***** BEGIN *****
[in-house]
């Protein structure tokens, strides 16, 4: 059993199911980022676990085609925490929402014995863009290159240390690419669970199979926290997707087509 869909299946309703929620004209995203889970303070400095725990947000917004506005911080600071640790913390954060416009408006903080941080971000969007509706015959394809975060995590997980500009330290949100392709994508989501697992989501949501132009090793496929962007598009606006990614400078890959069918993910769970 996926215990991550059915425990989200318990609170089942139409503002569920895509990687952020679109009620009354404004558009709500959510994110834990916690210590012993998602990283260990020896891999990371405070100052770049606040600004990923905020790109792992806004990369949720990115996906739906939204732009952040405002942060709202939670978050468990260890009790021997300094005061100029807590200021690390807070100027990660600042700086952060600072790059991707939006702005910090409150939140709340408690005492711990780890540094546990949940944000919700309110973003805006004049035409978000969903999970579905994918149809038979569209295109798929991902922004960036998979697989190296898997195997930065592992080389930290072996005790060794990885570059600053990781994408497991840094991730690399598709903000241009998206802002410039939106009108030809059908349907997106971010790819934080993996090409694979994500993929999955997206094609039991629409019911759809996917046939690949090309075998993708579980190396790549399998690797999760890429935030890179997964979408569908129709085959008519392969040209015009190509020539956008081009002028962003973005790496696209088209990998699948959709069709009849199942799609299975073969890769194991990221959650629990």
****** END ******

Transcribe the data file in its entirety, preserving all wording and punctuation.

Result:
[in-house]
């Protein structure tokens, strides 16, 4: 059993199911980022676990085609925490929402014995863009290159240390690419669970199979926290997707087509 869909299946309703929620004209995203889970303070400095725990947000917004506005911080600071640790913390954060416009408006903080941080971000969007509706015959394809975060995590997980500009330290949100392709994508989501697992989501949501132009090793496929962007598009606006990614400078890959069918993910769970 996926215990991550059915425990989200318990609170089942139409503002569920895509990687952020679109009620009354404004558009709500959510994110834990916690210590012993998602990283260990020896891999990371405070100052770049606040600004990923905020790109792992806004990369949720990115996906739906939204732009952040405002942060709202939670978050468990260890009790021997300094005061100029807590200021690390807070100027990660600042700086952060600072790059991707939006702005910090409150939140709340408690005492711990780890540094546990949940944000919700309110973003805006004049035409978000969903999970579905994918149809038979569209295109798929991902922004960036998979697989190296898997195997930065592992080389930290072996005790060794990885570059600053990781994408497991840094991730690399598709903000241009998206802002410039939106009108030809059908349907997106971010790819934080993996090409694979994500993929999955997206094609039991629409019911759809996917046939690949090309075998993708579980190396790549399998690797999760890429935030890179997964979408569908129709085959008519392969040209015009190509020539956008081009002028962003973005790496696209088209990998699948959709069709009849199942799609299975073969890769194991990221959650629990």